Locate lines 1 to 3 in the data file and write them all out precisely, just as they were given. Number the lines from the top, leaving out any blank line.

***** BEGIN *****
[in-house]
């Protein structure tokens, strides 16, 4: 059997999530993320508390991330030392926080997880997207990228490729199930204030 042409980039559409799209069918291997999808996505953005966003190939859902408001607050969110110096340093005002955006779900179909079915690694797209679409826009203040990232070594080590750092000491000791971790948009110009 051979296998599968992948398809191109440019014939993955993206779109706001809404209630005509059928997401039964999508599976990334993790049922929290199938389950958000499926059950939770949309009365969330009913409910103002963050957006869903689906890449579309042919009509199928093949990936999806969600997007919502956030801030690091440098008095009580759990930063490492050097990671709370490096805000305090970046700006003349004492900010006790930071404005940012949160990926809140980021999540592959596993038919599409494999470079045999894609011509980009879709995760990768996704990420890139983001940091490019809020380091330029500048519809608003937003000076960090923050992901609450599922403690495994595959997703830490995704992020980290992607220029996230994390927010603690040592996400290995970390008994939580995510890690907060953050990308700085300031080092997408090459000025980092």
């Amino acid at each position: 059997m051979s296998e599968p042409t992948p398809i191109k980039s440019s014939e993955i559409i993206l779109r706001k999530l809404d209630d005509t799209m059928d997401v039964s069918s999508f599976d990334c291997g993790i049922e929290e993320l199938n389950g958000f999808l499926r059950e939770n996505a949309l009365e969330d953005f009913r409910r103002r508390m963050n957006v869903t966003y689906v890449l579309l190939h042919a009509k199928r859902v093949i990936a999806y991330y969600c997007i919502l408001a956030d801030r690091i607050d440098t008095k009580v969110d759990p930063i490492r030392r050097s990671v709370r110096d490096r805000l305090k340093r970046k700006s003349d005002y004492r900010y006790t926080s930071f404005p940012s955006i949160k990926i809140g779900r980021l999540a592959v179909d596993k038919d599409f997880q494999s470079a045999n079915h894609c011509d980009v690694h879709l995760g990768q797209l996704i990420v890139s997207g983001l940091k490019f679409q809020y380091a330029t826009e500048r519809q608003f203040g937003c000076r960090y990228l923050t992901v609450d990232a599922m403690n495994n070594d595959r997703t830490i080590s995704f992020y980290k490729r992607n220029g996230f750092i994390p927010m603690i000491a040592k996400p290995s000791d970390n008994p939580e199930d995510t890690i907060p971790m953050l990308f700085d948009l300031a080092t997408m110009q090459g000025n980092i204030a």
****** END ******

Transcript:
[in-house]
């Protein structure tokens, strides 16, 4: 059997999530993320508390991330030392926080997880997207990228490729199930204030 042409980039559409799209069918291997999808996505953005966003190939859902408001607050969110110096340093005002955006779900179909079915690694797209679409826009203040990232070594080590750092000491000791971790948009110009 051979296998599968992948398809191109440019014939993955993206779109706001809404209630005509059928997401039964999508599976990334993790049922929290199938389950958000499926059950939770949309009365969330009913409910103002963050957006869903689906890449579309042919009509199928093949990936999806969600997007919502956030801030690091440098008095009580759990930063490492050097990671709370490096805000305090970046700006003349004492900010006790930071404005940012949160990926809140980021999540592959596993038919599409494999470079045999894609011509980009879709995760990768996704990420890139983001940091490019809020380091330029500048519809608003937003000076960090923050992901609450599922403690495994595959997703830490995704992020980290992607220029996230994390927010603690040592996400290995970390008994939580995510890690907060953050990308700085300031080092997408090459000025980092």
């Amino acid at each position: 059997m051979s296998e599968p042409t992948p398809i191109k980039s440019s014939e993955i559409i993206l779109r706001k999530l809404d209630d005509t799209m059928d997401v039964s069918s999508f599976d990334c291997g993790i049922e929290e993320l199938n389950g958000f999808l499926r059950e939770n996505a949309l009365e969330d953005f009913r409910r103002r508390m963050n957006v869903t966003y689906v890449l579309l190939h042919a009509k199928r859902v093949i990936a999806y991330y969600c997007i919502l408001a956030d801030r690091i607050d440098t008095k009580v969110d759990p930063i490492r030392r050097s990671v709370r110096d490096r805000l305090k340093r970046k700006s003349d005002y004492r900010y006790t926080s930071f404005p940012s955006i949160k990926i809140g779900r980021l999540a592959v179909d596993k038919d599409f997880q494999s470079a045999n079915h894609c011509d980009v690694h879709l995760g990768q797209l996704i990420v890139s997207g983001l940091k490019f679409q809020y380091a330029t826009e500048r519809q608003f203040g937003c000076r960090y990228l923050t992901v609450d990232a599922m403690n495994n070594d595959r997703t830490i080590s995704f992020y980290k490729r992607n220029g996230f750092i994390p927010m603690i000491a040592k996400p290995s000791d970390n008994p939580e199930d995510t890690i907060p971790m953050l990308f700085d948009l300031a080092t997408m110009q090459g000025n980092i204030a």